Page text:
He concluded: “The question of ultimate political responsibility must lie with the Government of Australia because under the Townsville Treaty, it had control of who was appointed as the Coordinator of the visiting contingent and who were the officers in charge of the PPF [Participating Police Force, RAMSI’s police component] and the CTF [Combined Tactical Force, Australian-led military]. There would appear to be a failure to provide, in my submission, sufficient manpower to manage the Solomon Islands security and the political responsibility of the then Prime Minister of Australia and his Cabinet must certainly arise, in my respectful submission.”

Counsel indicated that the constitutional basis of RAMSI’s ongoing presence ought to be revised. “There is a need to re-visit the Townsville Peace Agreement and the agreements between the parties that integrate the political, economic, social agreements with mainstream development. I say there is a need to re-visit that, and I make a recommendation to do so because the current arrangements with RAMSI rose out of the Townsville Treaty in 2003 and there was no observable connectivity between the Townsville Peace Agreement which was an act of peacemaking between combatants in the Solomon Islands and the insertion of the RAMSI peacemaking forces in 2003.”

Notwithstanding counsel’s carefully couched formulations, this recommendation constitutes a potential bombshell. Revisiting the Townsville Peace Agreement implies also reassessing the Townsville Treaty and the Facilitation Act, inevitably raising the question of RAMSI’s legal immunity. This in turn throws the viability of the intervention force into question. The Howard government insisted upon legal immunity before entering into the Solomons in order to give Australian personnel a free hand to enforce Canberra’s diktats. In Papua New Guinea in 2005, more than a hundred AFP officers were withdrawn after a local court ruling stripped the legal immunity of Australian personnel working in the Enhanced Cooperation Program, an intervention force modelled on RAMSI.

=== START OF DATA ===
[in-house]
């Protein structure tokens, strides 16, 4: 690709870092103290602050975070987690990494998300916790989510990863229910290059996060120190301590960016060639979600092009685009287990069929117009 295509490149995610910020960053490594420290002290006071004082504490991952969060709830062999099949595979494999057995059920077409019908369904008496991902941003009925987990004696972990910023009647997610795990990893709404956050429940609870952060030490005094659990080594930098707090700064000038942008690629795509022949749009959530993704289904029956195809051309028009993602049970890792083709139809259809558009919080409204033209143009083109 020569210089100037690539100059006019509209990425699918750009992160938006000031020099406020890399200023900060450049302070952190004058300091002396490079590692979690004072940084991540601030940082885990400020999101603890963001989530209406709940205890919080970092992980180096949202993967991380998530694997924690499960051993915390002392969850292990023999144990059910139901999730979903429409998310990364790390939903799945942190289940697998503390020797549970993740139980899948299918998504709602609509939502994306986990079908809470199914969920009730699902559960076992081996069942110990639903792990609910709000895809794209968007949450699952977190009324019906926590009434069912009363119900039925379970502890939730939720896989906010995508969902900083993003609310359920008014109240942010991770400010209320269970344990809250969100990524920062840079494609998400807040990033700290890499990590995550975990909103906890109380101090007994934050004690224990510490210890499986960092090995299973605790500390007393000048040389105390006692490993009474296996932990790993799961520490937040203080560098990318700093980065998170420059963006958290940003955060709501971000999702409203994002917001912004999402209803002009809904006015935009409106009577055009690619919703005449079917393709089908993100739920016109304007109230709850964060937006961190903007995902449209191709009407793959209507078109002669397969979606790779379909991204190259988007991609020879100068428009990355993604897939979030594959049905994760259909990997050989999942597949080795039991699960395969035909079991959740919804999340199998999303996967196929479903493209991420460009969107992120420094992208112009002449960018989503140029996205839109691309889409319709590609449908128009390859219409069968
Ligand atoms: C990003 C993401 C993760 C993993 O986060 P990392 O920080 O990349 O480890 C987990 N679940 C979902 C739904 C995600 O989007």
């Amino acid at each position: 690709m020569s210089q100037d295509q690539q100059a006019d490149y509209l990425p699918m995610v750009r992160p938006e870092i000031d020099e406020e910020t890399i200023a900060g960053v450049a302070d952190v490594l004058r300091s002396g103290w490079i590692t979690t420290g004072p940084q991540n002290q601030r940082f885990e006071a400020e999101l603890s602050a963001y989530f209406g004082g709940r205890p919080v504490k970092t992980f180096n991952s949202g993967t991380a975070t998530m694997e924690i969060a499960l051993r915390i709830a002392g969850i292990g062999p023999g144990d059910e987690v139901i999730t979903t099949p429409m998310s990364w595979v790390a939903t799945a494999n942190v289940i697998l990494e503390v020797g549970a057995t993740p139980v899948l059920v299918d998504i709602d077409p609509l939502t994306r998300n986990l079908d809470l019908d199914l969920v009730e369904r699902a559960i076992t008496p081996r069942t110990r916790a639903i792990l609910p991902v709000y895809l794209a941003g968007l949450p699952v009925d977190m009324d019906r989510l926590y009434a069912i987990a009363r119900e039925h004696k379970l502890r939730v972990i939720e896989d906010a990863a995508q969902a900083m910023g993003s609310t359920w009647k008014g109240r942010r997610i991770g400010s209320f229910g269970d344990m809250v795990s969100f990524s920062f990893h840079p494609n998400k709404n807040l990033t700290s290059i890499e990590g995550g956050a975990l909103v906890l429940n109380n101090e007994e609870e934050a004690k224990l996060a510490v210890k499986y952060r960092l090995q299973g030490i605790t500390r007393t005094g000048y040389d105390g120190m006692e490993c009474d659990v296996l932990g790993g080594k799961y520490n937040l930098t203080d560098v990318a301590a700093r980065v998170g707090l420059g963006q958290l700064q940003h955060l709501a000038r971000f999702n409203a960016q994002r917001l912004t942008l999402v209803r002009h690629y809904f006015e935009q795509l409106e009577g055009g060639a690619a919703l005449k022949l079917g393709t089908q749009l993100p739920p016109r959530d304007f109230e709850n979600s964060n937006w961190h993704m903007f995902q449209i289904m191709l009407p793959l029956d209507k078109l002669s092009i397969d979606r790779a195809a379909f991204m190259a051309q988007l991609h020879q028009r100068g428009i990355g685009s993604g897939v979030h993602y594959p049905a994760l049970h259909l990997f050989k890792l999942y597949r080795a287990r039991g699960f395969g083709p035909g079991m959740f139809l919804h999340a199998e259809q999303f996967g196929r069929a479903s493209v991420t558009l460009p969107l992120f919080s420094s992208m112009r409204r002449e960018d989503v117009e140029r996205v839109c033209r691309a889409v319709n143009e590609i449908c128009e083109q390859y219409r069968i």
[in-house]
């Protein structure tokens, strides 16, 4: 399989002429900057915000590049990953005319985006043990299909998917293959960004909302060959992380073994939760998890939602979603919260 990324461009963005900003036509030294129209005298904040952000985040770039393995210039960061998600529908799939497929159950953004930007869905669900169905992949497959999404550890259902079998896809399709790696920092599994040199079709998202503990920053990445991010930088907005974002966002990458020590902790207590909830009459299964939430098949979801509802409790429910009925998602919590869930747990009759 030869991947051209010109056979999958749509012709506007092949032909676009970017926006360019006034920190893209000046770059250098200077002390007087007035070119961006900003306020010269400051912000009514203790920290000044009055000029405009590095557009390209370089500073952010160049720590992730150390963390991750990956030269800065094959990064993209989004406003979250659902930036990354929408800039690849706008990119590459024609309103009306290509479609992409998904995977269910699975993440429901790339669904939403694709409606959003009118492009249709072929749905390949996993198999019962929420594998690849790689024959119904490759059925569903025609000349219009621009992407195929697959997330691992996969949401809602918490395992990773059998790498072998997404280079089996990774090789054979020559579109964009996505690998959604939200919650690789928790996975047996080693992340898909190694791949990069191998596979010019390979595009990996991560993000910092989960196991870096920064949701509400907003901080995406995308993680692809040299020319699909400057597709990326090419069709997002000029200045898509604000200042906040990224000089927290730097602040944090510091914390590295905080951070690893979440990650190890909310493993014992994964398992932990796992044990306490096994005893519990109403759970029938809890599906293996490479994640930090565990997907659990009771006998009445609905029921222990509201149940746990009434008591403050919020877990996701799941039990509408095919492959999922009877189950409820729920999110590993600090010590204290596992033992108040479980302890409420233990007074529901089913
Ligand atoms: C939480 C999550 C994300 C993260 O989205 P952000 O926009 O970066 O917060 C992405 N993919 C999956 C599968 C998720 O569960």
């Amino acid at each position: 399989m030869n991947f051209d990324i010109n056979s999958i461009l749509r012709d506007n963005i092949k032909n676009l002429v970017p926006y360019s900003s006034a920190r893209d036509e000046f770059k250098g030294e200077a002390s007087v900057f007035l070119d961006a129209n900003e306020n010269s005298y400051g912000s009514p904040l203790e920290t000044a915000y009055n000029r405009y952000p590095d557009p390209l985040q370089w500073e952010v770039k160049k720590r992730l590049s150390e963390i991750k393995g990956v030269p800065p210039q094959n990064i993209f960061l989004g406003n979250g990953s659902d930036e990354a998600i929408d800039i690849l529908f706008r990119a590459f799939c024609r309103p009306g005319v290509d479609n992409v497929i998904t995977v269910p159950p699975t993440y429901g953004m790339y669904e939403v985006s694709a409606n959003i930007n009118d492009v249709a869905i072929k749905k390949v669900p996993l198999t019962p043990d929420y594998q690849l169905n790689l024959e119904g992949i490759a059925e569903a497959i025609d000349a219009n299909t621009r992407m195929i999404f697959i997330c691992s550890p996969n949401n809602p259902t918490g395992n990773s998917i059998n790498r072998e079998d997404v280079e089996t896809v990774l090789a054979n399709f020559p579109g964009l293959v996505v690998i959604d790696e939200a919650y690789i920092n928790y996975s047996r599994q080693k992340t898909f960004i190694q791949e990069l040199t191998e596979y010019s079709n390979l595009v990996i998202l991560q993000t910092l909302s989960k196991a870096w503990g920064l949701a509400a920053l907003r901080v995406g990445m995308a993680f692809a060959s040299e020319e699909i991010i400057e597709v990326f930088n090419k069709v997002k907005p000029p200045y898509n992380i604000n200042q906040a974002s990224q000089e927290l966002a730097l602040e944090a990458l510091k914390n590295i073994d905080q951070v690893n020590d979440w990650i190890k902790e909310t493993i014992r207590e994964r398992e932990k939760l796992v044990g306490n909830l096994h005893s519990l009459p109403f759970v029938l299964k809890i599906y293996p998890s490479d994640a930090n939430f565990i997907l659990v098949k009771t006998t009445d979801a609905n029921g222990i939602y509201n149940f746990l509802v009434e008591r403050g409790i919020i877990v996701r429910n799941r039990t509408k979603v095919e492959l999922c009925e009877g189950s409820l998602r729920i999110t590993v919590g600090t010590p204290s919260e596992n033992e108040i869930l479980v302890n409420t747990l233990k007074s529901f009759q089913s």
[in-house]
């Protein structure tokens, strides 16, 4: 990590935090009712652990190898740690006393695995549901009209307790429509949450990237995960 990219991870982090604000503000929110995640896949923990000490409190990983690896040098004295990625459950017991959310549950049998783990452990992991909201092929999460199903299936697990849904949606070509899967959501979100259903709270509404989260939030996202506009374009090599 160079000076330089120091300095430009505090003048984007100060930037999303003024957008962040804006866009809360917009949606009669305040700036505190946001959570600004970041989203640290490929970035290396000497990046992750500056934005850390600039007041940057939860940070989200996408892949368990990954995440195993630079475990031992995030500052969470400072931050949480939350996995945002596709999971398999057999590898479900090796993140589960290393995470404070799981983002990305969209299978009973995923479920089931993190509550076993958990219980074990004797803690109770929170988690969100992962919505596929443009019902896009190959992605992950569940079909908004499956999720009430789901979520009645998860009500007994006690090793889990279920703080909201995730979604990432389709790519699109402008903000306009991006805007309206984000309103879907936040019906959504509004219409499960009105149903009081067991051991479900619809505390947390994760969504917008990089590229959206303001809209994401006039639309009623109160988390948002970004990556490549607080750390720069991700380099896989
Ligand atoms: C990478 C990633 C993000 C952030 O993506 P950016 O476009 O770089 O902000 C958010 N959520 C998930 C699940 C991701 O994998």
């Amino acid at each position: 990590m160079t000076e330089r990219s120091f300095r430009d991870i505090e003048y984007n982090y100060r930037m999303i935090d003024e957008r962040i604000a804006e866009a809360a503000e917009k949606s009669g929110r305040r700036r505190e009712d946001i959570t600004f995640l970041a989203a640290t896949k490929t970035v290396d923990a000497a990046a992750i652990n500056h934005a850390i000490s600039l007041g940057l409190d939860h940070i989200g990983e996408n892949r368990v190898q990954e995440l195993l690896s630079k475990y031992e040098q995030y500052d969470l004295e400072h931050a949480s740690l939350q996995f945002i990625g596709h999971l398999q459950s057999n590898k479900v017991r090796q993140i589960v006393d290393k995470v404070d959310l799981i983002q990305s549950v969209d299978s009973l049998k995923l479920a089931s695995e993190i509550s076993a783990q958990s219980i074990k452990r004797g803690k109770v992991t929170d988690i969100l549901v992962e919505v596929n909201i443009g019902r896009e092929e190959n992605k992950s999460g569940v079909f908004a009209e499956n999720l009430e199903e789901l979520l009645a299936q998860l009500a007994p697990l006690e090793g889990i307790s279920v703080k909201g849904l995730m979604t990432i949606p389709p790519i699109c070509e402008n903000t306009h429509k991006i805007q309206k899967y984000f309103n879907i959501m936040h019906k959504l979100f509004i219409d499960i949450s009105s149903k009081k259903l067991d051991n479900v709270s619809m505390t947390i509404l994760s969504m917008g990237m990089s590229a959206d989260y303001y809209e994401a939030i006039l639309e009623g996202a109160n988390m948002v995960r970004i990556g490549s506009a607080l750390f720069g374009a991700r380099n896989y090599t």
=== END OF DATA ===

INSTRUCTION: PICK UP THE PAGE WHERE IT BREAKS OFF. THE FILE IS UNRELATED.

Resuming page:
The final submission to the Commission issued by the Participating Police Force, adamantly defended the AFP’s immunity. It noted that “Commissioners have also raised their own concerns about the constitutional validity of the provisions of the Facilitation of International Assistance Act that facilitate the operation of the PPF”, but insisted that “such concerns are unwarranted”.

The final submission issued by Andrew Radclyffe, on behalf of RAMSI Special Coordinator Tim George, centred on the extraordinary argument that RAMSI had never been in any way responsible for maintaining security in the Solomons. “It is respectfully submitted that the RAMSI Treaty in no way requires the PPF and/or the RAMSI contributing countries to ensure security and stability in Solomon Islands,” the RAMSI head insisted. “While the Parties to the RAMSI Treaty have agreed to assist Solomon Islands in ‘provision of security and safety to persons and property’, it cannot reasonably be said that they have undertaken an international legal obligation to guarantee Solomon Islands’ internal security... Nowhere in the treaty does Solomon Islands or the Assisting Countries agree that the latter has responsibility to ensure law, order and security.” [Original emphasis throughout.]

In other words, as an “assistance” mission, RAMSI is supposedly there to help the Solomons’ government and police, but is in fact responsible for nothing and to no-one. This then raises the question—on what basis, either politically or legally, does Canberra now justify its ongoing occupation of the Pacific country? The RAMSI intervention was never authorised by the United Nations and has never been tested in the international courts. The last thing the Australian government wants is to have to publicly defend RAMSI in the International Court of Justice. Amid heightened tensions between the major powers internationally—including the rise of China as a new economic and political power in the South Pacific—such a development would have potentially grave implications for Canberra’s predatory operations in the Solomons and throughout the Pacific region.

Perhaps this is why the Commission’s findings have not seen the light of day.